Cllr Byrne said “Louth is experiencing much higher presentations of homelessness than our neighbouring counties, but I fear this is not a true reflection of how prevalent this issue is as many homeless people do not meet the criteria and rules of current solutions offered by the Local Authority, mainly down to battling addictions and therefore ending up on the streets. They are not included in any figures or homeless reports.”

In a written response to her motion, Cllr Byrne was told that a multi-agency review for a low threshold hostel in Drogheda has now been listed as an action in the draft Homeless Action Plan 2018-2020, and if the need is confirmed in the review to be undertaken by the HSE and the Local Authority, steps will be taken to open one. Cllr Byrne pushed this with the Director of Service for Housing, Paddy Donnelly, asking how long it would take. “This is urgent, it can’t be allowed to drag on for years.”

Mr. Donnelly advised that the Council recognised the need and assured Cllr Byrne this would be a priority in 2019.

Cllr Joanna Byrne express her thanks for the cross-party support for her motion and re-iterated the fact that “there are people sleeping rough in the doorways and parks in Drogheda and this is solely down to them battling addictions  like alcohol or drugs.”

She added “The current set-up of just a ‘dry facility’ in this town is no longer adequate, we need to be broad-minded enough to recognise Drogheda is evolving and so is our homeless situation, we also need a ‘wet facility’ to ensure we are meeting the needs of everybody experiencing homelessness, and can no longer leave anybody to sleep on our streets. If they have a roof over their heads they can then begin to access other services to help them with their other issues but this is the first step. A roof is a basic human right and the onus is on us as a Local Authority to provide that!”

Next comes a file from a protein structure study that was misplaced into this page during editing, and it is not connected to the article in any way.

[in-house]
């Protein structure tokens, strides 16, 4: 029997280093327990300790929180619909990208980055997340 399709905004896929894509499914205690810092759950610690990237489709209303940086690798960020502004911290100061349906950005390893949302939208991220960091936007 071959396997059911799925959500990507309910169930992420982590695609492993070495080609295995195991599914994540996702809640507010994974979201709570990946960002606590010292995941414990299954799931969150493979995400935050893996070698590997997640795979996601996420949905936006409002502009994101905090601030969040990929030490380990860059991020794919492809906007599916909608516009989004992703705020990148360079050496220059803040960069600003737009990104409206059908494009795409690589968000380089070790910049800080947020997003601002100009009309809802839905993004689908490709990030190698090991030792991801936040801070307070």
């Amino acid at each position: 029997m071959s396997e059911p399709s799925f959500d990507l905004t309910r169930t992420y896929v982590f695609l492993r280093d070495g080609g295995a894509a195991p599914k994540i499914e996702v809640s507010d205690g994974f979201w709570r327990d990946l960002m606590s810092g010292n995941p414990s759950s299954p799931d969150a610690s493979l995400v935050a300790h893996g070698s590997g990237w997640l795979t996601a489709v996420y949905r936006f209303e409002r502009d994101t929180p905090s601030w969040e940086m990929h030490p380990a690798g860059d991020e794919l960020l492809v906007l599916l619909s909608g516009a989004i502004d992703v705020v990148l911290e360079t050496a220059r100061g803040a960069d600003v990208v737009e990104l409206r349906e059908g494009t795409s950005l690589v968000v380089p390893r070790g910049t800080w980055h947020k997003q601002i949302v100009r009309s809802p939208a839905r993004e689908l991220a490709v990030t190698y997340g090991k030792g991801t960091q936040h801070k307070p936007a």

The actual text of the motion said:

“This Council calls for a Homeless Hostel in Drogheda to assist Homeless people with entrenched Alcohol & Drug issues.

We recognise these addictions are significant contributing factors to making these people homeless and at present we do not have the provisions in place to alleviate these issues and assist those in our town who need it.”

 

Figures from the Department of Housing for October showed:

133 people accessed emergency accommodation in the whole of the North east Region

124 of these were in Louth

7 were in Cavan

2 were in Monaghan

David Saurin Selected to Run in Drogheda Urban in 2019

David and daughter Leanne

Sitting Councillor David Saurin was selected last night to run for the Drogheda Urban constituency for the Party.

David was proposed by Nikki Gavin from his Cumann in Drogheda who commended him on the work he has done until now and wished him well for the future.

David was seconded by his daughter Leanne who assured the room she was in no way biased. “I am very proud of you Dad. Dad works hard for his constituents since taking over from former Cllr Alan Cassidy who had to stand down for health reasons. On top of all this Councillor work, Dad also does shift work and he does it all without complaint. I am so proud of him and everything he has achieved and how hard he works and I look forward to campaigning for him when the elections are called.”